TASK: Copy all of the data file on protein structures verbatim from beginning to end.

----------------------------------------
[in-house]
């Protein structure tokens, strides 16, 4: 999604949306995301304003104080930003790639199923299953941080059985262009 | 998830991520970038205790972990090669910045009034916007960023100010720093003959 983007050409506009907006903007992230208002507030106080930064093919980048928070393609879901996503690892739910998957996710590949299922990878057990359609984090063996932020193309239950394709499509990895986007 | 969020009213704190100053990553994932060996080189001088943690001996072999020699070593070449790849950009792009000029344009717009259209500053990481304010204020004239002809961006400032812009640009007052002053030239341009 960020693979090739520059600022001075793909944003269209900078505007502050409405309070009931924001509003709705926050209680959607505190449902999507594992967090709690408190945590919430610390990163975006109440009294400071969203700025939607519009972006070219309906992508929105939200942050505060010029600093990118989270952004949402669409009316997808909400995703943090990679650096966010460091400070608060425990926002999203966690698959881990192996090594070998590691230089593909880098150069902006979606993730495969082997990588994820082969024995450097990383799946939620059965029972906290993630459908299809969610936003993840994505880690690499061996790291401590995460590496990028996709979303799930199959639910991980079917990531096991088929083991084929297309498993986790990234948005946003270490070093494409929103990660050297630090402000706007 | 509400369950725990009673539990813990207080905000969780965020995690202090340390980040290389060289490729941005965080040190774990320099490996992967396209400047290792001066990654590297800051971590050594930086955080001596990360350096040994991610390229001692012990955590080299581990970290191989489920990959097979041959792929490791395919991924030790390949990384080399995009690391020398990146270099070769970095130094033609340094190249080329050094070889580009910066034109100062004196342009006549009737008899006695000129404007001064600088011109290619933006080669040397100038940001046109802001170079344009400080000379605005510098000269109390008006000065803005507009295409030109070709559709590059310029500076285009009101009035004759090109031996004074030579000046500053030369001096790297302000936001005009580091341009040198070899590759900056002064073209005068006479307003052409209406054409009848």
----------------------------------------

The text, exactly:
[in-house]
């Protein structure tokens, strides 16, 4: 999604949306995301304003104080930003790639199923299953941080059985262009 | 998830991520970038205790972990090669910045009034916007960023100010720093003959 983007050409506009907006903007992230208002507030106080930064093919980048928070393609879901996503690892739910998957996710590949299922990878057990359609984090063996932020193309239950394709499509990895986007 | 969020009213704190100053990553994932060996080189001088943690001996072999020699070593070449790849950009792009000029344009717009259209500053990481304010204020004239002809961006400032812009640009007052002053030239341009 960020693979090739520059600022001075793909944003269209900078505007502050409405309070009931924001509003709705926050209680959607505190449902999507594992967090709690408190945590919430610390990163975006109440009294400071969203700025939607519009972006070219309906992508929105939200942050505060010029600093990118989270952004949402669409009316997808909400995703943090990679650096966010460091400070608060425990926002999203966690698959881990192996090594070998590691230089593909880098150069902006979606993730495969082997990588994820082969024995450097990383799946939620059965029972906290993630459908299809969610936003993840994505880690690499061996790291401590995460590496990028996709979303799930199959639910991980079917990531096991088929083991084929297309498993986790990234948005946003270490070093494409929103990660050297630090402000706007 | 509400369950725990009673539990813990207080905000969780965020995690202090340390980040290389060289490729941005965080040190774990320099490996992967396209400047290792001066990654590297800051971590050594930086955080001596990360350096040994991610390229001692012990955590080299581990970290191989489920990959097979041959792929490791395919991924030790390949990384080399995009690391020398990146270099070769970095130094033609340094190249080329050094070889580009910066034109100062004196342009006549009737008899006695000129404007001064600088011109290619933006080669040397100038940001046109802001170079344009400080000379605005510098000269109390008006000065803005507009295409030109070709559709590059310029500076285009009101009035004759090109031996004074030579000046500053030369001096790297302000936001005009580091341009040198070899590759900056002064073209005068006479307003052409209406054409009848």